Wednesday, November 05, 2014

2 Pastors and 90-year-old activist charged with feeding the homeless

This story has gone viral.

It's true that homeless people bring with them a host of social problems.

This ban on feeding the homeless is intended to hide those problems in this prime tourist destination. Who wants grubby homeless men peeing on the sidewalk and leaving their cigarette butts everywhere?

That being said, just because one has a desirable goal-- that of containing social problems-- doesn't mean that homeless people-- or those who feed them-- lose their human rights.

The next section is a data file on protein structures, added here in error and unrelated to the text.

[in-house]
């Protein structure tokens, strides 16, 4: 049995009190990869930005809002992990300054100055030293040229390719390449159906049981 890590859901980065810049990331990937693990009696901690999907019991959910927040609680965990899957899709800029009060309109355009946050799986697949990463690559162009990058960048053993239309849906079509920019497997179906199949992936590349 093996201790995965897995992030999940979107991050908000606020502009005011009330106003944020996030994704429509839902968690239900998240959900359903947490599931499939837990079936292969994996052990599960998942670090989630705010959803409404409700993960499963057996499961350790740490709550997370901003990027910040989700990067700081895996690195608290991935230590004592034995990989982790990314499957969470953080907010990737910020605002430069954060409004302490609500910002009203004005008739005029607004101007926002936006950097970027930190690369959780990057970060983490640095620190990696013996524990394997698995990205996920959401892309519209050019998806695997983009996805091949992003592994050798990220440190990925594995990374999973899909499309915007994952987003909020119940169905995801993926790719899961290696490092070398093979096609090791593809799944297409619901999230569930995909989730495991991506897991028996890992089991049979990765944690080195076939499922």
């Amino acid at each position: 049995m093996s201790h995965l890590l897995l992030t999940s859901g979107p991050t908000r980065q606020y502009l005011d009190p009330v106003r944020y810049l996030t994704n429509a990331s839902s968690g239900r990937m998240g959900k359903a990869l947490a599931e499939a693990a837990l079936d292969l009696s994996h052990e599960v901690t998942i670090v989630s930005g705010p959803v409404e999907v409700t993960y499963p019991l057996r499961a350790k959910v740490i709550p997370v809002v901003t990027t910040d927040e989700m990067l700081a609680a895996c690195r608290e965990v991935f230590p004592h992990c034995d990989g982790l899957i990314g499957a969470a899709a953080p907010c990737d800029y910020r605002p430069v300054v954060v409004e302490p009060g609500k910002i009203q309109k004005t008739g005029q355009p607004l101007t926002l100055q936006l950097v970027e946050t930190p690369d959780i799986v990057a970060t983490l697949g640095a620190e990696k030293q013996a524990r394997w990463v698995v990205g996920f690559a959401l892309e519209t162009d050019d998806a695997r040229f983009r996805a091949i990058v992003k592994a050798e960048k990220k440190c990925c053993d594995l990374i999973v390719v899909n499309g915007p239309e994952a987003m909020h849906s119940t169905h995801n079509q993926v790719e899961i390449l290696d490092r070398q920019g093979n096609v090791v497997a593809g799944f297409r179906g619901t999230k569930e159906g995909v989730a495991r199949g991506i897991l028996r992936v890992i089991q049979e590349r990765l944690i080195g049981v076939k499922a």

The purpose of this policy is to essentially destroy street life, where you eat, sleep, and do everything on the street.

In a city memo calls this the Housing First policy: get the homeless into housing first, treat their other problems later.

I don't believe homelessness is a right. It's every adult's responsibility to find proper shelter. Homelessness is not a right. That being said: what happens if a homeless person doesn't like this government management of his life?  What if he doesn't want to live in social housing he doesn't like the conditions to which he is subject if he wishes to keep his housing? Do homeless adults lose the right to manage their lives just because they lack shelter?

In that context, the criminalization of feeding homeless people seems very discriminatory. They can't eat because the government wants them in social housing and they don't have a choice on the matter?